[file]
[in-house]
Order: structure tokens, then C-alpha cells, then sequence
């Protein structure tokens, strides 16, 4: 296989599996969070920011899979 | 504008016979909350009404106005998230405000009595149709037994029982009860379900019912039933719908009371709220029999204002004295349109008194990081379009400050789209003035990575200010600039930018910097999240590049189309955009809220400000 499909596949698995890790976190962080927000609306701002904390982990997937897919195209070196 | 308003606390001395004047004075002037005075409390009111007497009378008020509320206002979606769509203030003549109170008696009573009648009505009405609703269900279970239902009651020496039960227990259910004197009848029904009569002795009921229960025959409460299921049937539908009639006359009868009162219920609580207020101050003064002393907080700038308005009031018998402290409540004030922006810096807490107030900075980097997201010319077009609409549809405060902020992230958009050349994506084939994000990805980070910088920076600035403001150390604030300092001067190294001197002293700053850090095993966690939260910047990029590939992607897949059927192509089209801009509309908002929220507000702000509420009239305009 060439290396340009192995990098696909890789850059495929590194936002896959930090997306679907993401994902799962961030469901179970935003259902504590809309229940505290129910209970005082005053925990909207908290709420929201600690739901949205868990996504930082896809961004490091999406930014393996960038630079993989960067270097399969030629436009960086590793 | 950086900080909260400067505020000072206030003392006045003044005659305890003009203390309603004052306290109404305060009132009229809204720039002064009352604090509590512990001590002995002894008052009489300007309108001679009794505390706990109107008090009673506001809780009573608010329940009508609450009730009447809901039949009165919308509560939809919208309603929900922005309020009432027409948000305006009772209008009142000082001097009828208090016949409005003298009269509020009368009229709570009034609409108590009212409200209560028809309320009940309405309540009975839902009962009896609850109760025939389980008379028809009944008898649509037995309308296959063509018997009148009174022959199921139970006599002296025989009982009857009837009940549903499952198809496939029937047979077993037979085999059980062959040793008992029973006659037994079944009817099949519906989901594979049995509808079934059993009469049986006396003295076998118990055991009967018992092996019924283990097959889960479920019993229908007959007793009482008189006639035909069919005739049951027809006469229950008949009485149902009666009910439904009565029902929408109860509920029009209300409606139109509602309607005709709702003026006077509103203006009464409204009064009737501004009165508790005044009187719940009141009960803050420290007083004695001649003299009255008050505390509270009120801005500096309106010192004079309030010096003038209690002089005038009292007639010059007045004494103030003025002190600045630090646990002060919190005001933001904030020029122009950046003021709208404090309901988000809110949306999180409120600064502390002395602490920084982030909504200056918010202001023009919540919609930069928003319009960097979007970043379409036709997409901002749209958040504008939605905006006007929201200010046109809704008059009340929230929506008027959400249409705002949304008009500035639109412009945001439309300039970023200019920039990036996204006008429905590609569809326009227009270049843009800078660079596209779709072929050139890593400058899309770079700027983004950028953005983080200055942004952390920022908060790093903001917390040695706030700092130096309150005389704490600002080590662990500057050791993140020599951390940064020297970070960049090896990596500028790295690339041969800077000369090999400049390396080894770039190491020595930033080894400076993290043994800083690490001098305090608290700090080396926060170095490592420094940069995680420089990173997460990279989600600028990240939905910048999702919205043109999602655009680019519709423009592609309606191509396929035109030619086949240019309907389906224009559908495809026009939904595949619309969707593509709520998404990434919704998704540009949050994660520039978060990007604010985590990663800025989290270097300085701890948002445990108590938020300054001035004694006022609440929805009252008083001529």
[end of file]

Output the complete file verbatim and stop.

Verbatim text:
[in-house]
Order: structure tokens, then C-alpha cells, then sequence
């Protein structure tokens, strides 16, 4: 296989599996969070920011899979 | 504008016979909350009404106005998230405000009595149709037994029982009860379900019912039933719908009371709220029999204002004295349109008194990081379009400050789209003035990575200010600039930018910097999240590049189309955009809220400000 499909596949698995890790976190962080927000609306701002904390982990997937897919195209070196 | 308003606390001395004047004075002037005075409390009111007497009378008020509320206002979606769509203030003549109170008696009573009648009505009405609703269900279970239902009651020496039960227990259910004197009848029904009569002795009921229960025959409460299921049937539908009639006359009868009162219920609580207020101050003064002393907080700038308005009031018998402290409540004030922006810096807490107030900075980097997201010319077009609409549809405060902020992230958009050349994506084939994000990805980070910088920076600035403001150390604030300092001067190294001197002293700053850090095993966690939260910047990029590939992607897949059927192509089209801009509309908002929220507000702000509420009239305009 060439290396340009192995990098696909890789850059495929590194936002896959930090997306679907993401994902799962961030469901179970935003259902504590809309229940505290129910209970005082005053925990909207908290709420929201600690739901949205868990996504930082896809961004490091999406930014393996960038630079993989960067270097399969030629436009960086590793 | 950086900080909260400067505020000072206030003392006045003044005659305890003009203390309603004052306290109404305060009132009229809204720039002064009352604090509590512990001590002995002894008052009489300007309108001679009794505390706990109107008090009673506001809780009573608010329940009508609450009730009447809901039949009165919308509560939809919208309603929900922005309020009432027409948000305006009772209008009142000082001097009828208090016949409005003298009269509020009368009229709570009034609409108590009212409200209560028809309320009940309405309540009975839902009962009896609850109760025939389980008379028809009944008898649509037995309308296959063509018997009148009174022959199921139970006599002296025989009982009857009837009940549903499952198809496939029937047979077993037979085999059980062959040793008992029973006659037994079944009817099949519906989901594979049995509808079934059993009469049986006396003295076998118990055991009967018992092996019924283990097959889960479920019993229908007959007793009482008189006639035909069919005739049951027809006469229950008949009485149902009666009910439904009565029902929408109860509920029009209300409606139109509602309607005709709702003026006077509103203006009464409204009064009737501004009165508790005044009187719940009141009960803050420290007083004695001649003299009255008050505390509270009120801005500096309106010192004079309030010096003038209690002089005038009292007639010059007045004494103030003025002190600045630090646990002060919190005001933001904030020029122009950046003021709208404090309901988000809110949306999180409120600064502390002395602490920084982030909504200056918010202001023009919540919609930069928003319009960097979007970043379409036709997409901002749209958040504008939605905006006007929201200010046109809704008059009340929230929506008027959400249409705002949304008009500035639109412009945001439309300039970023200019920039990036996204006008429905590609569809326009227009270049843009800078660079596209779709072929050139890593400058899309770079700027983004950028953005983080200055942004952390920022908060790093903001917390040695706030700092130096309150005389704490600002080590662990500057050791993140020599951390940064020297970070960049090896990596500028790295690339041969800077000369090999400049390396080894770039190491020595930033080894400076993290043994800083690490001098305090608290700090080396926060170095490592420094940069995680420089990173997460990279989600600028990240939905910048999702919205043109999602655009680019519709423009592609309606191509396929035109030619086949240019309907389906224009559908495809026009939904595949619309969707593509709520998404990434919704998704540009949050994660520039978060990007604010985590990663800025989290270097300085701890948002445990108590938020300054001035004694006022609440929805009252008083001529």